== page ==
IN THE UNITED STATES DISTRICT COURT FOR THE EASTERN DISTRICT OF CALIFORNIA
May 25, 2010
WILLIAM SMITH AND RUTH SMITH, PLAINTIFFS,
LITTON LOAN SERVICING; OCWEN LOAN SERVICING; FREMONT INVESTMENTS AND LOANS; QUALITY LOAN SERVICE CORP.; ATLAS FINANCIAL SERVICES; ALAN ATLAS; AND SHOHAIB S. ZOHDI, DEFENDANTS.
ORDER RE: MOTIONS TO DISMISS
Plaintiffs William and Ruth Smith filed this action against defendants Litton Loan Servicing ("Litton"), Ocwen Loan Servicing, Fremont Investment and Loans ("Fremont"), Quality Loan Service Corp., Atlas Financial Services, Alan Atlas, and Sohaib S. Zohdi, alleging various state and federal claims relating to a loan they obtained to purchase their home in Lincoln, California.
(Docket No. 1.) Plaintiffs asserted that the basis of this court's jurisdiction over the action was federal question jurisdiction, predicated on their claims for violations of the Truth In Lending Act ("TILA"), 15 U.S.C. §§ 1601-1667f, and the Real Estate Settlement Procedures Act ("RESPA"), 12 U.S.C. §§ 2601-2617. (Id.)
Defendants Fremont and Litton each filed a motion to dismiss the Complaint on March 29, 2010, and April 14, 2010, respectively. (Docket Nos. 12, 17.) In response, plaintiffs filed statements of non-opposition to dismissal of their RESPA and TILA claims and further request the court to dismiss the Complaint in its entirety, since the court lacks subject matter jurisdiction without the federal claims. (Docket Nos. 23, 24.) Because defendants' motions are unopposed and plaintiffs request dismissal their TILA and RESPA claims, the court will accordingly grant defendants' motions to dismiss these claims for the reasons stated therein.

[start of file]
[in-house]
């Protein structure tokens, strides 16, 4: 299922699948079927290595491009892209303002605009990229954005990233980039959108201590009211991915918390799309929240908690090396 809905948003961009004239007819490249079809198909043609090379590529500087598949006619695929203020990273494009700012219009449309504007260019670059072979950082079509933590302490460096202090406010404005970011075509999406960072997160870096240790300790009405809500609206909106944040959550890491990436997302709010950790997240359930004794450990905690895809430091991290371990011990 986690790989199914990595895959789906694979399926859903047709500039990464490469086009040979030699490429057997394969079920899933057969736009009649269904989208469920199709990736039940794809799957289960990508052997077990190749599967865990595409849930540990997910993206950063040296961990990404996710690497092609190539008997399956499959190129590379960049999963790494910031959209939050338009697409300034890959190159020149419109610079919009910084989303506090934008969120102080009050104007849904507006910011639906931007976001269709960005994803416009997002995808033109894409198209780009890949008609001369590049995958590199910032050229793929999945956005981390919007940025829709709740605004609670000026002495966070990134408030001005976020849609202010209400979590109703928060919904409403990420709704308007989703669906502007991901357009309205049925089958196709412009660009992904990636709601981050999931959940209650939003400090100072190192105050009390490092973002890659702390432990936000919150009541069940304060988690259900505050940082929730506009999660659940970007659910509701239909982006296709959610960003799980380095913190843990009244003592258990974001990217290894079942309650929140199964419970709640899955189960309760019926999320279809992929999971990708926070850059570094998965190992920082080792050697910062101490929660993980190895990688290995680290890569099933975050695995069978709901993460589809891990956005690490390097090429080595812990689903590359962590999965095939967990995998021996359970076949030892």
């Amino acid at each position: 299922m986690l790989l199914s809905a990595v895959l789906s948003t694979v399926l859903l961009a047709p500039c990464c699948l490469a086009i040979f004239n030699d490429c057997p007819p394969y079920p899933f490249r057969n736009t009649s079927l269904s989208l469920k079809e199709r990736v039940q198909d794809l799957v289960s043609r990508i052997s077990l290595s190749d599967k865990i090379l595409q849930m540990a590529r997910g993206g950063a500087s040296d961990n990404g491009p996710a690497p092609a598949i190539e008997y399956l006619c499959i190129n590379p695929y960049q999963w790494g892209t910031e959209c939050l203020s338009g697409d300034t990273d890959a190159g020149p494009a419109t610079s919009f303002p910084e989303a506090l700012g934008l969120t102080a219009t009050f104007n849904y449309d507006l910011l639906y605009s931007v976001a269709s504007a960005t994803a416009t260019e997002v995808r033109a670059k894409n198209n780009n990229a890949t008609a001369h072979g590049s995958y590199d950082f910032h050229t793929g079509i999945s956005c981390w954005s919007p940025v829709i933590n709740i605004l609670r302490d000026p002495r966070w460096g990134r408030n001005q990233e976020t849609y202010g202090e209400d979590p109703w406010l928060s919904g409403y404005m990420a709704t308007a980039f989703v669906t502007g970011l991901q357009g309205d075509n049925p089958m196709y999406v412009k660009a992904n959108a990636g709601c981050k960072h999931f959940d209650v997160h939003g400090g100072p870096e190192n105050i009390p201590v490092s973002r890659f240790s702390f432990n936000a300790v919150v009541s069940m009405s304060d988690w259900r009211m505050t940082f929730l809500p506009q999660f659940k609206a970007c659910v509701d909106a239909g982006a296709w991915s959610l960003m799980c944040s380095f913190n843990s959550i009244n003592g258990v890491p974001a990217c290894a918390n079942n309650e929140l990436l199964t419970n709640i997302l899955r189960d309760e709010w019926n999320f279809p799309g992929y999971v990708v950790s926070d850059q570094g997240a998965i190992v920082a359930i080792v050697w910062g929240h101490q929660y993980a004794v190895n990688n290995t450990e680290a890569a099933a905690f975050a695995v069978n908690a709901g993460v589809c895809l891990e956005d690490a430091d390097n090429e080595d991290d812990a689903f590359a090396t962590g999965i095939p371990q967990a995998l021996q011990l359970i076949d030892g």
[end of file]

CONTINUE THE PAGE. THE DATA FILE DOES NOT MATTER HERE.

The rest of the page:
Under 28 U.S.C. § 1367(c)(3), a district court may decline to exercise supplemental jurisdiction over a state law claim if "the district court has dismissed all claims over which it has original jurisdiction . . . ." 28 U.S.C. § 1367(c)(3); see also Acri v. Varian Assocs., Inc., 114 F.3d 999, 1000 (9th Cir. 1997) ("[A] federal district court with power to hear state law claims has discretion to keep, or decline to keep, them under the conditions set out in § 1367(c)."). Factors for a court to consider in deciding whether to dismiss supplemental state claims include judicial economy, convenience, fairness, and comity. Imagineering, Inc. v. Kiewit Pac. Co., 976 F.2d 1303, 1309 (9th Cir. 1992). "[I]n the usual case in which federal law claims are eliminated before trial, the balance of factors . . . will point toward declining to exercise jurisdiction over the remaining state law claims." Reynolds v. County of San Diego, 84 F.3d 1162, 1171 (9th Cir. 1996) overruled on other grounds by Acri, 114 F.3d at 1000.
Since plaintiffs have abandoned their federal claims, and none of the parties oppose dismissal of this action and have not posed any extraordinary or unusual circumstances that would counsel against dismissal, the court will decline to exercise supplemental jurisdiction under § 1367(c)(3) as to the Complaint's remaining state law claims.
IT IS THEREFORE ORDERED that Fremont and Litton's motions to dismiss the Complaint be, and the same hereby are, GRANTED without prejudice.
AND IT IS FURTHER ORDERED that the Complaint be, and the same hereby is, DISMISSED without prejudice.*fn1